A Few Thoughts, Late In The Evening
I’ve been trying to sort out the unique flavor of my feeling of anticipation about my upcoming trapeze performance, and I think I’ve finally sorted it.
I was surprised by this sense that I don’t want the next few days to slip away too fast — I’m not prone to stage fright. Rather the opposite, in fact: I’m essentially a giant show-off by nature, but shy around strangers in small groups. Give me a stage or a podium, and I’m good.
So why, I kept wondering, is my anticipation not the unadulterated OMG OMG I am going to explode if Saturday doesn’t get here soon! of my childhood?
And then I got it: this is the feeling of knowing that it will be over as soon as it begins. We get one night: for me, 2 minutes and 30 seconds. It will be amazing — and then it will be over. It would be easy to get so caught up in eager anticipation that I actually don’t experience the actual thing, let alone this whole week.
I don’t want to get caught up in the anticipation of this singular moment in the future — our first-ever trapeze performance — and miss now.
Right now, my summer looks a little like a running start off a cliff into a wild, exhilarating wingsuit flight. It would be easy to miss the whole thing if I let my monkey mind run away with me. Anticipation has its merits, but it can definitely take the but in its teeth and run.
So I’m going to work on being present for the next few days. Really, I guess, that’s work we should be doing always — but some moments make better examples than others of why that is.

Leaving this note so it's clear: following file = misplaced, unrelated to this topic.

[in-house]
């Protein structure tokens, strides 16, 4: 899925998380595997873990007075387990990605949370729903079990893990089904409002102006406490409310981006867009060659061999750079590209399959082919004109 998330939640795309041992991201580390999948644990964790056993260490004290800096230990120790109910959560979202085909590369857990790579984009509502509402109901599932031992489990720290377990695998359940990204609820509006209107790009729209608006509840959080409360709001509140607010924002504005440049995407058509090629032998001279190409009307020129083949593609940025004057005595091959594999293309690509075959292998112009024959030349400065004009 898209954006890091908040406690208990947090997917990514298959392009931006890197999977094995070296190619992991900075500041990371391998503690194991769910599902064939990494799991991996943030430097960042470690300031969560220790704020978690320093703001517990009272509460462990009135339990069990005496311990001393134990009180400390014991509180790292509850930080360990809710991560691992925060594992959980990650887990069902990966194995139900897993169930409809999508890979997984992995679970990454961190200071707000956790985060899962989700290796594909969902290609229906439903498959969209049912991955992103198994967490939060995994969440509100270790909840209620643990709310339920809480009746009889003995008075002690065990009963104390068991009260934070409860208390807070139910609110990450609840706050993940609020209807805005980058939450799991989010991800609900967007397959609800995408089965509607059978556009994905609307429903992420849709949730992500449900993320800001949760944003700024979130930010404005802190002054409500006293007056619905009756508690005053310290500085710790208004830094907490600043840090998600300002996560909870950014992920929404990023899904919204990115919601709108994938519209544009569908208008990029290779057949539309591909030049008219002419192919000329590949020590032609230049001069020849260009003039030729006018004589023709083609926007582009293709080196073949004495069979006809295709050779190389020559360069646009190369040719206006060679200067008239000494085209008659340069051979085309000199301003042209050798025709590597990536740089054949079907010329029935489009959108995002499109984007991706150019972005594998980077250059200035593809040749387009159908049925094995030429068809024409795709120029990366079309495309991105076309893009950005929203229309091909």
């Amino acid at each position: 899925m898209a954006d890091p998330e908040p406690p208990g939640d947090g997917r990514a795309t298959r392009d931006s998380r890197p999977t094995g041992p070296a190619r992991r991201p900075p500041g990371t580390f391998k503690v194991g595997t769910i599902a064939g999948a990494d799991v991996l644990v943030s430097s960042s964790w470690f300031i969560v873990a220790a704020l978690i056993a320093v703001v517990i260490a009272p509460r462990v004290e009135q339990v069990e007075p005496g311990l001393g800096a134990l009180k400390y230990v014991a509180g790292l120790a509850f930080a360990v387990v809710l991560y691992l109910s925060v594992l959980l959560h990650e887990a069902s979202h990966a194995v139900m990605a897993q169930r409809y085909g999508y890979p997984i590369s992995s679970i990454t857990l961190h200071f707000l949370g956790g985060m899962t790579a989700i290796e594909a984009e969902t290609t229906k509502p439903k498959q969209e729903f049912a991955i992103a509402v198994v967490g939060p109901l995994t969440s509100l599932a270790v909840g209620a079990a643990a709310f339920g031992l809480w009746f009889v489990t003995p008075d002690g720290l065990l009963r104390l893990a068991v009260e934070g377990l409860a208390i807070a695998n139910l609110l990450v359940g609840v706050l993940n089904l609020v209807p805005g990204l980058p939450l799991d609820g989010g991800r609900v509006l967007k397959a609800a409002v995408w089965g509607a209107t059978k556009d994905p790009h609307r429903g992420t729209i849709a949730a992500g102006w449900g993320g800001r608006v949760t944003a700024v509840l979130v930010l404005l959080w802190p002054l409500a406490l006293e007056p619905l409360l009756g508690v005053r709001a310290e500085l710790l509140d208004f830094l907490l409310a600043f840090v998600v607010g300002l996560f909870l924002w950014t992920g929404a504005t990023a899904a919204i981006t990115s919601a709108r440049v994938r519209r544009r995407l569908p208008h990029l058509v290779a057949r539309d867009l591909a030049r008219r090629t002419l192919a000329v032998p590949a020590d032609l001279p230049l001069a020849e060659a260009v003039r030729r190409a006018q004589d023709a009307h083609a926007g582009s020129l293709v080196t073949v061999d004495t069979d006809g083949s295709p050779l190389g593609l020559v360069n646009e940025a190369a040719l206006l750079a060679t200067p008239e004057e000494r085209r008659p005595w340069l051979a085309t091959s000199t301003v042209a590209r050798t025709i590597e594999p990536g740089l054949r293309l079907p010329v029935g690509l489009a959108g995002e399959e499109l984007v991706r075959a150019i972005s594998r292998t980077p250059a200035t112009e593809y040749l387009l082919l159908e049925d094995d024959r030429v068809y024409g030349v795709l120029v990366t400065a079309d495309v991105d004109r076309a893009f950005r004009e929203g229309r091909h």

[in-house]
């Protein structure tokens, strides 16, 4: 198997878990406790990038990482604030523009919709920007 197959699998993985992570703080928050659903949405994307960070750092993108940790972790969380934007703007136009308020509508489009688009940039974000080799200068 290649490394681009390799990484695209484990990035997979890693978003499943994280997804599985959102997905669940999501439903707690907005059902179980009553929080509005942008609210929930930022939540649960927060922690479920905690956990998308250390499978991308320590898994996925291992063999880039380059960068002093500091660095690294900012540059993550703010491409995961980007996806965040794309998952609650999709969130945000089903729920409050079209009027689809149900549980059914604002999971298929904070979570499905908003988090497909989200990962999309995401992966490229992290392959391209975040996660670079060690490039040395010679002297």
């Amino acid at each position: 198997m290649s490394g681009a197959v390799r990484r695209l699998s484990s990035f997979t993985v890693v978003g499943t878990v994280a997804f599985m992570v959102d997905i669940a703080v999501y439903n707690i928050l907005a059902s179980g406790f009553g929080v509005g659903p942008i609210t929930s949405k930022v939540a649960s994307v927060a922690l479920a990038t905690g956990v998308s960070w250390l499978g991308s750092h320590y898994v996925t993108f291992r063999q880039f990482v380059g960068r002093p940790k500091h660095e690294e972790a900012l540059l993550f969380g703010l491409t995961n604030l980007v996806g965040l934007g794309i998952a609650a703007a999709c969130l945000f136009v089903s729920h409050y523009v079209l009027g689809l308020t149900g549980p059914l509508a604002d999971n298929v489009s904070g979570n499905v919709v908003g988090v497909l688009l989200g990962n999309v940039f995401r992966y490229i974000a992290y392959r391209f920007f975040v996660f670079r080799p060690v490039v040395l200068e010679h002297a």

So, in short: here is good. And I’m going to try to be here, now.
Posted on 2016/05/31, in aerials, life, performances and tagged aerials, be here now, don't miss the moment, here is good, performing, the opposite of stage fright, trapeze. Bookmark the permalink. 3 Comments.
I’m not sure what to expect of myself on that score. On one hand I’ve given a presentation with a live demo about the hunt for Viktor Bout to a hall full of 150 geeks and couldn’t have cared less, I’ve danced on the stage at XOYO to Frankie Knuckles, I told Scott McNealy he was wrong. I can be quite brazen.
On the other hand I recall a conference presentation for work that gave me the absolute, utter shitty blue funk. As in, crying in the crapper, obsessively trying to control my pulse, pacing like a caged creature, forgetting I was wearing a radio mic and trying to put another one on. Drinking cup after cup of coffee, like that would help. I guess the difference was that one had consequences you could measure in money, although so did the McNealy incident. Also it was during the anxiety episode I told you about.
Oh, yeah, an existing anxiety episode can basically throw everything off. Also, office politics can definitely impact that kind of thing, which is another possible factor.
Brazen is a good word for my basic feelings about performing — it’s nice to know other people feel that way 😀
I really regretted how unsympathetic I’d been to various people I know well about their stage fright, though. A huge failure of empathy.